2002
Honoré, Bo E. 2002. “Nonlinear models with panel data.” Portuguese Economic Journal 1 (2): 163–179. Publisher's Version Abstract
Panel data play an important role in empirical economics. With panel data one can answer questions about microeconomic dynamic behavior that could not be answered with cross sectional data. Panel data techniques are also useful for analyzing cross sectional data with grouping. This paper discusses some issues related to specification and estimation of nonlinear models using panel data.
Honoré, Bo E., Shakeeb Khan, and James L. Powell. 2002. “Quantile Regression under Random Censoring.” Journal of Econometrics 109 (1): 67-105. Publisher's Version Abstract
Censored regression models have received a great deal of attention in both the theoretical and applied econometric literature. Most of the existing estimation procedures for either cross-sectional or panel data models arc designed only for models with fixed censoring. In this paper, a new procedure for adapting these estimators designed for fixed censoring to models with random censoring is proposed. This procedure is then applied to the CLAD and quantile estimators of Powell (1984, 1986) to obtain an estimator of the coefficients under a mild conditional quantile restriction on the error term that is applicable to samples exhibiting fixed or random censoring. The resulting estimator is shown to have desirable asymptotic properties, and performs well in a small-scale simulation study.
Honore, Bo E., and Arthur Lewbel. 2002. “Semiparametric Binary Choice Panel Data Models without Strictly Exogeneous Regressors.” Econometrica 70 (5): 2053-63. Publisher's Version
2001
Arellano, Manuel, and Bo Honoré. 2001. “Panel Data Models: Some Recent Developments; Panel Data Models: Some Recent Developments.” Handbook of econometrics.Volume 5, 3229-96. Publisher's Version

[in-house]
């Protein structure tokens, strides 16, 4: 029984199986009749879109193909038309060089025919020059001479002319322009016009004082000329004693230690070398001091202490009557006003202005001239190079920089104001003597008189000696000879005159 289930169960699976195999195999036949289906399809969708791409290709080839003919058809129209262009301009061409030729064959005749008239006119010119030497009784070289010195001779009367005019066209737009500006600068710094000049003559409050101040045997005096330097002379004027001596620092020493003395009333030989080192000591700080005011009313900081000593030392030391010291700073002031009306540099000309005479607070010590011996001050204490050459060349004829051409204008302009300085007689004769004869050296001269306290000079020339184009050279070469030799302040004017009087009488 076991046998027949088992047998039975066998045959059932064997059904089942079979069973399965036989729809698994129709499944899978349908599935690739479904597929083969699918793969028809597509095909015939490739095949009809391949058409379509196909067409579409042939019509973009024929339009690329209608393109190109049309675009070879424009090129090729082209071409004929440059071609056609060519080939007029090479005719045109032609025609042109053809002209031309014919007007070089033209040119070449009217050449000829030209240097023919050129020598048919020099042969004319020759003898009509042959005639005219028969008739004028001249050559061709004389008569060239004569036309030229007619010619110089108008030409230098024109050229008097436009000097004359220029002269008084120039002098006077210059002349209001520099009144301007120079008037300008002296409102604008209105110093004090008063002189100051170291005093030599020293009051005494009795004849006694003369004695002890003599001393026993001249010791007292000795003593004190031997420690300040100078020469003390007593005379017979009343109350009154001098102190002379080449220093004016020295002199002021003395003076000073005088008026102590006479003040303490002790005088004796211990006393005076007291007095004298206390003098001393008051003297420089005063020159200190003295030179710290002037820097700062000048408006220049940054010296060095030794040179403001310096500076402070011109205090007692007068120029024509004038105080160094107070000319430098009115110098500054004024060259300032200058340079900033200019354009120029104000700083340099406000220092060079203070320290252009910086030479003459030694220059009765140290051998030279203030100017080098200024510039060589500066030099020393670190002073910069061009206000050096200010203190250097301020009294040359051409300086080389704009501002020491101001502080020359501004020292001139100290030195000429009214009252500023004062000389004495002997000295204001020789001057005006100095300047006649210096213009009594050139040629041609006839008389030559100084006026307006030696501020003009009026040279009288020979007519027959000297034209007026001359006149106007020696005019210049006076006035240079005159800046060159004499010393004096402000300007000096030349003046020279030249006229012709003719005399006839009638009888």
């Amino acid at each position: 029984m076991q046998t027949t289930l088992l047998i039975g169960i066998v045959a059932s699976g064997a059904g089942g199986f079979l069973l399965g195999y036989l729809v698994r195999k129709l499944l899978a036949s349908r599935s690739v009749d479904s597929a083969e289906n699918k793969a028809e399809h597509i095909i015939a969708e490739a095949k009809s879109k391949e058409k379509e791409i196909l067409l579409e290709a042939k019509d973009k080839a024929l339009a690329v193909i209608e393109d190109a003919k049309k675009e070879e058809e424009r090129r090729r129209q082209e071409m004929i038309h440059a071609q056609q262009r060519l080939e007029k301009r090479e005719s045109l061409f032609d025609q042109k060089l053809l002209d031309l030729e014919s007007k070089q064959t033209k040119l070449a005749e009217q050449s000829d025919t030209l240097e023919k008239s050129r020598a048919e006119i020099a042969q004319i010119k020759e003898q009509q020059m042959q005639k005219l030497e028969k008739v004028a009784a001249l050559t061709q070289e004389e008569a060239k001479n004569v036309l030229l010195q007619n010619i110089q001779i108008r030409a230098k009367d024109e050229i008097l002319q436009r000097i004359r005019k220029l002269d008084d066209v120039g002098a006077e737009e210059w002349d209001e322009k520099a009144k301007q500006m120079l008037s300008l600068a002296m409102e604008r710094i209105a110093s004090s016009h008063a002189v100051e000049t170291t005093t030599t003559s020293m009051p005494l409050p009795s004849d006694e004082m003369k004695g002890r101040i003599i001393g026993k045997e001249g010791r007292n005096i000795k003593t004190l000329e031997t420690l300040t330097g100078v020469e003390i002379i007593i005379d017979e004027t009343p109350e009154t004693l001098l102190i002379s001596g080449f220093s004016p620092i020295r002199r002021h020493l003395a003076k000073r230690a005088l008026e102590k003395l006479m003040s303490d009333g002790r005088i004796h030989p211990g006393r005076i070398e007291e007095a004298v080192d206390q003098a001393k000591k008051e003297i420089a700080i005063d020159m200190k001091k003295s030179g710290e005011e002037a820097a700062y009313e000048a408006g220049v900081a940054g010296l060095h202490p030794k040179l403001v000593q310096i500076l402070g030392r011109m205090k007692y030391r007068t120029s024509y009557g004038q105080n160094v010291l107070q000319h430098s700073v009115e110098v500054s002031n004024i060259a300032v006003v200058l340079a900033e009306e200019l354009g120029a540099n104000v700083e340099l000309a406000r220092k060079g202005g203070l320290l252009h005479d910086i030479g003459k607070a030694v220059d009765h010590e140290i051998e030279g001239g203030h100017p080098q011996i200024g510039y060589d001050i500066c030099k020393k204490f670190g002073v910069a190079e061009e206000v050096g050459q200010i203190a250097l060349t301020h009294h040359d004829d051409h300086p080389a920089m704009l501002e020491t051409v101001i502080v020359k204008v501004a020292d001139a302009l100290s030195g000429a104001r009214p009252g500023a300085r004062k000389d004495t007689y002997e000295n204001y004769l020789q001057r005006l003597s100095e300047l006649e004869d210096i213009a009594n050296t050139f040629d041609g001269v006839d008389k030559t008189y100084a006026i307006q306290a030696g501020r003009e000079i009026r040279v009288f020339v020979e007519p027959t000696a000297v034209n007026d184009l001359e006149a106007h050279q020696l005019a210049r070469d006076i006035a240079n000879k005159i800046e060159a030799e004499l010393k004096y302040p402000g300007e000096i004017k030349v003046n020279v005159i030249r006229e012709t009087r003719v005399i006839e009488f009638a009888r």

2000
Honoré, Bo E., and Ekaterini Kyriazidou. 2000. “Panel Data Discrete Choice Models with Lagged Dependent Variables.” Econometrica 68 (4): 839-74. Publisher's Version Abstract
We consider identification and estimation in panel data discrete choice models when the explanatory variable set includes strictly exogenous variables, lags of the endogenous dependent variable as well as unobservable individual-specific effects. For the logit specification we propose an estimator that is consistent and asymptotically normal, although its rate of convergence is slower than the inverse of the square root of the sample size. In the semiparametric case the proposed estimator is shown to be consistent. The finite sample properties of the proposed estimators are investigated in a small Monte Carlo simulation study.
Honoré, Bo E., and Ekaterini Kyriazidou. 2000. “Estimation of Tobit-Type Models with Individual Specific Effects.” Econometric Reviews 19 (3): 341-66. Publisher's Version Abstract
The aim of this paper is two-fold. First, we review recent estimators for censored regression and sample selection panel data models with unobservable individual specific effects, and show how the idea behind these estimators can be used to construct estimators for a variety of other Tobit-type models. The estimators presented in this paper are semiparametric, in the sense that they do not require the parametrization of the distribution of the unobservable. The second aim of the paper is to introduce a new class of estimators for the censored regression model. The advantage of the new estimators is that they can be applied under a stationarity assumption on the transitory error terms, which is weaker than the exchangeability assumption that is usually made in this literature. A similar generalization does not seem feasible for the estimators of the other models that are considered.